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Robots are learning navigation skills by being trained to hunt prey

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The newest king of the jungle? It’s not a big cat. It’s a robot. Scientists at the Institute of Neuroinformatics at the University of Zurich in Switzerland are teaching robots how to behave like predators and hunt their prey by way of a specialized camera and software that allows for deadly precision.

Don’t worry — the end goal isn’t actually predatory in nature. Rather, scientists say, they’re just trying to get robots to navigate their surroundings more accurately and efficiently, perhaps by finding a mark and following it around.

“Following [in large groups of self-driving cars or drones] is the obvious application, but one could imagine future luggage or shopping carts that follow you,” Tobi Delbruck, a professor at the Institute of Neuroinformatics, told Motherboard via email. “This way, the problem is less like a predator and its prey and more like herding, or a parent and child.”

But regardless of what you call it, the concept behind the new technology is decidedly, well, animalistic. The robot’s hardware is modeled after animal behavior, and depends largely on a silicon retina that behaves much like the human eye to quickly process visual data. A normal camera wouldn’t suffice in this situation because a slower frame rate doesn’t allow for the robot to see an actual movement path, especially if its “prey” (or whatever) is moving quickly.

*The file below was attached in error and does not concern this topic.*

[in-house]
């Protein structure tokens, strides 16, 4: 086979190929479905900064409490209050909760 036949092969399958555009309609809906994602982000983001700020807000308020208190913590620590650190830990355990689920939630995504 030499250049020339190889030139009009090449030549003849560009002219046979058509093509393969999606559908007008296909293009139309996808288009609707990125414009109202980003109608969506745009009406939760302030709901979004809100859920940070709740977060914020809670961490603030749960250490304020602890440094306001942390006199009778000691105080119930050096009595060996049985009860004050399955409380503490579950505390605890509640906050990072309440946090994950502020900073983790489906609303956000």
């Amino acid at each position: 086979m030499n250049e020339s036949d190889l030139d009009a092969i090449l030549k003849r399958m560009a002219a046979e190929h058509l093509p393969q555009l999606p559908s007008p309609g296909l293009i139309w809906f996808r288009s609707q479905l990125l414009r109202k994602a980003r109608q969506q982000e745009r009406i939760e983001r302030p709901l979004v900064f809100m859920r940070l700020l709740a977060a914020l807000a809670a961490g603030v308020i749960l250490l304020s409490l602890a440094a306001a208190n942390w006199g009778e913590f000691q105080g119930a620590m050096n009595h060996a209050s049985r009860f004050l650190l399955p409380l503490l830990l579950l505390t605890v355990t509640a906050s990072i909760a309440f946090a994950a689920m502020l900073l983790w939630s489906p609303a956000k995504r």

The data obtained by way of the retina is then processed using a deep learning neural network that becomes “smarter” the more it’s used. Because in both the wild and in the lab, practice makes perfect.

So watch out, world. You may soon be followed around by robots who are watching you, quite literally, like a hawk. But whether or not that’s actually a bad thing has yet to be determined.

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Lulu Chang
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